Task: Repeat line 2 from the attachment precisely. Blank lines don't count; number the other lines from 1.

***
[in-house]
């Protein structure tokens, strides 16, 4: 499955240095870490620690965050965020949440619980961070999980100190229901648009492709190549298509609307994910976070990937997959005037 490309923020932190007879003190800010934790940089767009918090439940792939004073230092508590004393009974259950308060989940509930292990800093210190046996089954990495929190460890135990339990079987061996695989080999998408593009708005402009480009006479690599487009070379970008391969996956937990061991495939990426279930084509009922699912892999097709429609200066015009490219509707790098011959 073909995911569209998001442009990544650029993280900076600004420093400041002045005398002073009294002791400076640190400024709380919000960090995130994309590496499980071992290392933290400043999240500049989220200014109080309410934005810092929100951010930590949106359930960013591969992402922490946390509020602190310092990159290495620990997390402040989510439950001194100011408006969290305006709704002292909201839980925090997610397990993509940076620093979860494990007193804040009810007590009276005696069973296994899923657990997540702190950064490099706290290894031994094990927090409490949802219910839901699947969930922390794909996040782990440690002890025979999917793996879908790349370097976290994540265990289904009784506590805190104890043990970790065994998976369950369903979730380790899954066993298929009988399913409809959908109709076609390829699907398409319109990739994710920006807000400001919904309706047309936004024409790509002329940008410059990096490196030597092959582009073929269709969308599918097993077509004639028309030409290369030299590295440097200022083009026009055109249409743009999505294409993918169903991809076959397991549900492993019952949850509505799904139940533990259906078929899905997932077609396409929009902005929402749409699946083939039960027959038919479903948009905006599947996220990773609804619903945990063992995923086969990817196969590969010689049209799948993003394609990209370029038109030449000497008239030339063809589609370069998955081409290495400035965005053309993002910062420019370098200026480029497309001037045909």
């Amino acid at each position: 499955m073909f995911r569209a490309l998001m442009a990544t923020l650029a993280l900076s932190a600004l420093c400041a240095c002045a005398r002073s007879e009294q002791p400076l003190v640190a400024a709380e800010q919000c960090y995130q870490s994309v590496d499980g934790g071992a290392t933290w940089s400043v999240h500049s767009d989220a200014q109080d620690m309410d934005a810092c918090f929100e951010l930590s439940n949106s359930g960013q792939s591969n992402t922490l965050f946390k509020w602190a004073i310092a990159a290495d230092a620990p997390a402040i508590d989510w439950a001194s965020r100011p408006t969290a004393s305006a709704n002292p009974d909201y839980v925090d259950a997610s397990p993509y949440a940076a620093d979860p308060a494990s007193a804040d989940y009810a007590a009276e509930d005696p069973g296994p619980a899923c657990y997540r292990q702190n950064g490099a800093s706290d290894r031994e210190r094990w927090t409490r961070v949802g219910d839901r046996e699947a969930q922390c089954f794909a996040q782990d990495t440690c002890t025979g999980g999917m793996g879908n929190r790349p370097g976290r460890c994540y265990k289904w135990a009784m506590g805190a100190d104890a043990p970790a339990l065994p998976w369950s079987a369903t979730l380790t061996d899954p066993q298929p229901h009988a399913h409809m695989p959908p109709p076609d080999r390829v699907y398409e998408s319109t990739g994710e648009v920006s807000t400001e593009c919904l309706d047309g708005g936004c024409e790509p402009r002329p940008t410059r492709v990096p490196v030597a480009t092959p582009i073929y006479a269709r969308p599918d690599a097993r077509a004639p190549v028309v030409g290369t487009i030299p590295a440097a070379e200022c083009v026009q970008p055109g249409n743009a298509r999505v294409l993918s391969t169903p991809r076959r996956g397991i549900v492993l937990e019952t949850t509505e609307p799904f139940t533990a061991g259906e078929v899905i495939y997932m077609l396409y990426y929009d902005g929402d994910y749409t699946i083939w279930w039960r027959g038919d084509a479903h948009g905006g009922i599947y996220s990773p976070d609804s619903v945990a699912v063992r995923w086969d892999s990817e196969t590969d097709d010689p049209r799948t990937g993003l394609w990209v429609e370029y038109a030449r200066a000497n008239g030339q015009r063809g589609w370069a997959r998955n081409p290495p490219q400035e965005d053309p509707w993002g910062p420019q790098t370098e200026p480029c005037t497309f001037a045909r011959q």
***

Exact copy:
């Protein structure tokens, strides 16, 4: 499955240095870490620690965050965020949440619980961070999980100190229901648009492709190549298509609307994910976070990937997959005037 490309923020932190007879003190800010934790940089767009918090439940792939004073230092508590004393009974259950308060989940509930292990800093210190046996089954990495929190460890135990339990079987061996695989080999998408593009708005402009480009006479690599487009070379970008391969996956937990061991495939990426279930084509009922699912892999097709429609200066015009490219509707790098011959 073909995911569209998001442009990544650029993280900076600004420093400041002045005398002073009294002791400076640190400024709380919000960090995130994309590496499980071992290392933290400043999240500049989220200014109080309410934005810092929100951010930590949106359930960013591969992402922490946390509020602190310092990159290495620990997390402040989510439950001194100011408006969290305006709704002292909201839980925090997610397990993509940076620093979860494990007193804040009810007590009276005696069973296994899923657990997540702190950064490099706290290894031994094990927090409490949802219910839901699947969930922390794909996040782990440690002890025979999917793996879908790349370097976290994540265990289904009784506590805190104890043990970790065994998976369950369903979730380790899954066993298929009988399913409809959908109709076609390829699907398409319109990739994710920006807000400001919904309706047309936004024409790509002329940008410059990096490196030597092959582009073929269709969308599918097993077509004639028309030409290369030299590295440097200022083009026009055109249409743009999505294409993918169903991809076959397991549900492993019952949850509505799904139940533990259906078929899905997932077609396409929009902005929402749409699946083939039960027959038919479903948009905006599947996220990773609804619903945990063992995923086969990817196969590969010689049209799948993003394609990209370029038109030449000497008239030339063809589609370069998955081409290495400035965005053309993002910062420019370098200026480029497309001037045909």